HARTFORD — Leaders of Puerto Rican parades and festivals from across Connecticut joined state legislators Thursday afternoon for a roundtable discussion on the importance of civic engagement and cultural activities.
The discussion at the Legislative Office Building was hosted by the General Assembly’s Commission on Women, Children, Seniors, Equity & Opportunity. At the start of the event, Latino & Puerto Rican Sub-Commission leader Hilda Nieves welcomed the leaders of the many Puerto Rican parades and festivals and thanked them for their work.
“They do so much more than create vibrant celebrations. They are deeply involved throughout the year in providing educational services, assisting with food insecurity, disaster relief, promoting social justice, and offering critical economic support,” she said.
Since Puerto Ricans began migrating to Connecticut in the 1960s, Puerto Rican parades and festivals have been closely linked to civic engagement, explained Professor Charles Venator-Santiago of the University of Connecticut. He explained that many parades and festivals were a way to support political actions on social justice issues and register Puerto Ricans to vote.
Nearly 60 years after the first Puerto Rican parade was held in Hartford, that tension between cultural celebration and political advocacy is still a part of the celebrations. Joseph Rodriguez remembered organizing the New Haven Puerto Rican parade in the aftermath of Hurricane Maria in 2017. He explained that the organizers felt a tension between celebrating Puerto Rican culture and the life-threatening circumstances in the territory.
“We struggled with getting back on that stage. How do we celebrate who we are when we know people in Puerto Rico are struggling because of the hurricane?” he asked, rhetorically. “We decided that shame on us if we don’t use these parades and festivals as a call to action.”
As a result, Rodriguez joined leaders of Puerto Rican parades and festivals so that Connecticut Puerto Ricans could provide disaster relief for the island. Moving forward, Rodriguez called on the other leaders to unite and defend the interests of Puerto Ricans both on and off the island.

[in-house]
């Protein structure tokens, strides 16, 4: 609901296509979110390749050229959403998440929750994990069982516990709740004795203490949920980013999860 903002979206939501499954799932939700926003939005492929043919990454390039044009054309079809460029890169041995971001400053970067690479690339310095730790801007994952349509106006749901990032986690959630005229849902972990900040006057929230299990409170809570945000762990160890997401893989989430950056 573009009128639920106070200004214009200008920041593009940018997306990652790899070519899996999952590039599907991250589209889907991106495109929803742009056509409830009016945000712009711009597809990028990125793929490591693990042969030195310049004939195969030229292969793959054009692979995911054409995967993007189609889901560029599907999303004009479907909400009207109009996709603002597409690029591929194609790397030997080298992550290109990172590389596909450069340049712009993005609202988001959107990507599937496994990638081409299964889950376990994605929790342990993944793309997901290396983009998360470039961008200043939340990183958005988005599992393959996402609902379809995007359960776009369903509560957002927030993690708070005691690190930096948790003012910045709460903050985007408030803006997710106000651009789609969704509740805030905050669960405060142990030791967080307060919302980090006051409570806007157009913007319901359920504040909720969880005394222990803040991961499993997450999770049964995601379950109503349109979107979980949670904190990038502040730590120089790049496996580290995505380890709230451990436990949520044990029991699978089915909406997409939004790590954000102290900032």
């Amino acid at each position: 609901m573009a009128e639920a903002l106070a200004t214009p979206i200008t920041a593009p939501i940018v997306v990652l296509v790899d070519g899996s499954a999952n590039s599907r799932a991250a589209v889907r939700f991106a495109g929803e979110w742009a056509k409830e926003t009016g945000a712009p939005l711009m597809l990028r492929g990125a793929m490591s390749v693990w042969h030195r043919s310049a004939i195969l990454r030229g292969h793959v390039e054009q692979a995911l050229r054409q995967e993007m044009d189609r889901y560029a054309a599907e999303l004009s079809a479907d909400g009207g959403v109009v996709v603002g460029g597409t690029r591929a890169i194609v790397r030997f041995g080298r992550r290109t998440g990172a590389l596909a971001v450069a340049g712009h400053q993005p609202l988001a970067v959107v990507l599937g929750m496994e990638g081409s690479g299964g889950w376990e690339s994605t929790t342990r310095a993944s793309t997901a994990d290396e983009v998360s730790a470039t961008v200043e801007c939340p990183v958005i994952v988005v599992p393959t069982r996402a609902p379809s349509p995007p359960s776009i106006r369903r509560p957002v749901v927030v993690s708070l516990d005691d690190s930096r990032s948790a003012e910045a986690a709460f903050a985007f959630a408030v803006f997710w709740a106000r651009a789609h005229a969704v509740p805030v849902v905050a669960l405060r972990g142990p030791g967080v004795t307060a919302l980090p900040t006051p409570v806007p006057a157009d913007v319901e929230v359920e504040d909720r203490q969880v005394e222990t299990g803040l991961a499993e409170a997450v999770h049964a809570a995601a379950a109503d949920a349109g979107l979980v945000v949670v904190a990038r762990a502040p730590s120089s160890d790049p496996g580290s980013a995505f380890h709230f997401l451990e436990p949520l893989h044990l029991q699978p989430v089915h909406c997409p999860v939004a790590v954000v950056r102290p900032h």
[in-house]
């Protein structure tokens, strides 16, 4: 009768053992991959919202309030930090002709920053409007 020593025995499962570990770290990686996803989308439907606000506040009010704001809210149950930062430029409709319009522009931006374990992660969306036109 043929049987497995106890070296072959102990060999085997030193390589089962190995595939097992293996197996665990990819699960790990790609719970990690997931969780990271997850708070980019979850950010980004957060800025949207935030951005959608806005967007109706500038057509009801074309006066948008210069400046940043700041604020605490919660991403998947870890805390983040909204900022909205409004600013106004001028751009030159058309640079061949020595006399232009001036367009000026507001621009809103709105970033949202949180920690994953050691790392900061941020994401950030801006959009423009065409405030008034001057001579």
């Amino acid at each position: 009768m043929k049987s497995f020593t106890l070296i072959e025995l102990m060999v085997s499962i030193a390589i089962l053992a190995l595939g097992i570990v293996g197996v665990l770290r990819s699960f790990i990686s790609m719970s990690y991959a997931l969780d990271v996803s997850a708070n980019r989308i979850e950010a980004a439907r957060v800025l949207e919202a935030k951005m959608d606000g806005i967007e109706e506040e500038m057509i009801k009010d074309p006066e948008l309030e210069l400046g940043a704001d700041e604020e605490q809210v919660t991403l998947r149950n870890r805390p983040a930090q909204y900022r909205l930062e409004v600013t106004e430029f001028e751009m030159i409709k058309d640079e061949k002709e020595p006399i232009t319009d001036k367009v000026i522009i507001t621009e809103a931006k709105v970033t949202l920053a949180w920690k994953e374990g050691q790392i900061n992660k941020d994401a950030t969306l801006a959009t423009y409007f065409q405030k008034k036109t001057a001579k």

Meriden Puerto Rican Festival Chairman Hector Cardona Sr. also emphasized the importance of preserving Puerto Rico’s cultural heritage for future generations. As a musician, Cardona remembers playing Parrandas during Christmas and Three King’s Day. As his family grew, so did his band.
“If I had an extra pair of maracas, I would give it to these young kids. It’s their future. They’re the ones that are going to continue this. If this dies, who’s going to teach them?” he asked. ”If we don’t show our children our culture here, it’s going to die.”
Hector Cardona’s son, U.S. Secretary of Education Miguel Cardona also made a surprise appearance at the meeting via Zoom and thanked the leaders of the parades and festivals for preserving Puerto Rican culture.
After some discussion, legislators responded to the comments and highlighted some of the measures already helping Puerto Rican communities like the education bill that created Black and Latino studies courses, $350,000 in funding for statewide Puerto Rican festivals, $4.5 million in hurricane relief for the territory, a police accountability bill and recent baby bonds issued for low-income families.
State Rep. Hilda Santiago, D-Meriden, also emphasized the importance of preserving Puerto Rican culture and sent a call for Puerto Ricans to get involved in their local politics, both as engaged citizens, active voters and as volunteers behind the scenes of local politicians.
“If we are not at the table, we are on the menu,” she said. “We need people in Congress. We need people at the state level and we need people at the local level. Not everybody has to participate and be elected. But you can help those candidates at the local level. Get involved in your local town committee. That's where the decisions are made because all politics is local.”